Mark Pollock explains: ‘Why I took this case’

Adventurer had damages claim against his friends upheld in London High Court

On Thursday, a Hugh Court judge in London upheld adventurer Mark Pollock's claims for damages against his friends Enda and Madeline Cahill after he fell out of a first floor window in their home in London in 2010.

Mr Pollock, who was the first blind man to reach the South Pole, suffered catastrophic spinal injuries in the accident.

The following is a statement from Mr Pollock taken from his blog, explaining his decision to claim for damages after the window fall at the Henley Regatta in London.

“The headlines that said that I was suing my friends were misleading and provocative. My claim was made where there was a public liability insurance policy in place to meet the cost of accidents like mine.


Most house insurance policies contain such cover for this exact purpose. Therefore the insurance company’s solicitors defended the case.

My friends did not have to hire their own solicitors. They did not have any legal costs. They were never at risk of having to compensate me from their own pockets for the costs I bear as a result of my injury.

Limiting the Claim

It is important to me that you know that I expressly limited my claim for damages to the cap on my friends’ insurance policy. This is a fraction of the financial cost I bear as a result of the fall. But I did not think it fair that my friends would have even one moment of worry that they would have to personally pay me a penny.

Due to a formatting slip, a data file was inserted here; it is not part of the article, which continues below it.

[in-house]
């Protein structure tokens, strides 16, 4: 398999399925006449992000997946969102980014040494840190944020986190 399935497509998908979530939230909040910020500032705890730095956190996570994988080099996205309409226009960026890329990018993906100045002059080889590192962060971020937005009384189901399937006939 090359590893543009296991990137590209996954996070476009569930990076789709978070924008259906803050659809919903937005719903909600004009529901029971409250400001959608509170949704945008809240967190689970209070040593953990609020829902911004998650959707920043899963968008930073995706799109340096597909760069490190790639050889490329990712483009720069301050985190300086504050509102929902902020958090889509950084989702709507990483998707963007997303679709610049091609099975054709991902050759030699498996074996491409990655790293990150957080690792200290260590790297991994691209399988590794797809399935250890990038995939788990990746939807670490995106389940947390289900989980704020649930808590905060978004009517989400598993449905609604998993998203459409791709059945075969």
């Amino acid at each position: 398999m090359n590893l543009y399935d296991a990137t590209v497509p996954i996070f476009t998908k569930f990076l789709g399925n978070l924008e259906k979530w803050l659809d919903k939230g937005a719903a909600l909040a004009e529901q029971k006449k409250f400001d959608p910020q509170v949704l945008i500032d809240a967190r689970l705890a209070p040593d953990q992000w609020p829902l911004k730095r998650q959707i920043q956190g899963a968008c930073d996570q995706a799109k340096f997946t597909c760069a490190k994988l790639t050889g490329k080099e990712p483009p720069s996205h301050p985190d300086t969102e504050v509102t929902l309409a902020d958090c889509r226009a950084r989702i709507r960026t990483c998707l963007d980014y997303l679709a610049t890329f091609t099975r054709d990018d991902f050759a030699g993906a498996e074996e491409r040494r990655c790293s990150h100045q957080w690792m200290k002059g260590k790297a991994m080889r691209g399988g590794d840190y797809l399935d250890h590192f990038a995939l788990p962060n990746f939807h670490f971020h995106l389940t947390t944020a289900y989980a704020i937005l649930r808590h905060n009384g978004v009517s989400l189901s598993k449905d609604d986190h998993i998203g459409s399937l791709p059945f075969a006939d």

Why I took this case

This was the culmination of a process that took almost 5 years. During my initial 7 month stay in the National Spinal Injuries Centre in the UK the other paralysed patients and I were advised by healthcare professionals, social workers and legal experts. They told me that life after spinal cord injury is incredibly tough and in their experience it is especially so for those who do not receive a payment of damages for their injury.

Spinal cord injury is described as a ‘catastrophic injury’ because not only is it horrific for its physical and life-altering aspects, it is also prohibitively expensive. As the press reported, the costs when anyone is paralysed run to the millions.

I was told to check all possible sources of insurance and home insurance policies. So, as part of the process, I established that my friends had home insurance to meet my claim.

And finally…

I hope you understand that I took this case because it was not right to carry out public fundraising without also making a claim on a public liability policy in place for the purpose of covering some of my care and rehabilitation costs. I took both expert advice and advice from my friends and many of you who have supported me through some really tough decisions, but ultimately I took this case because I believed that it was the right thing to do in the circumstances.

Thank you for taking the time to read this.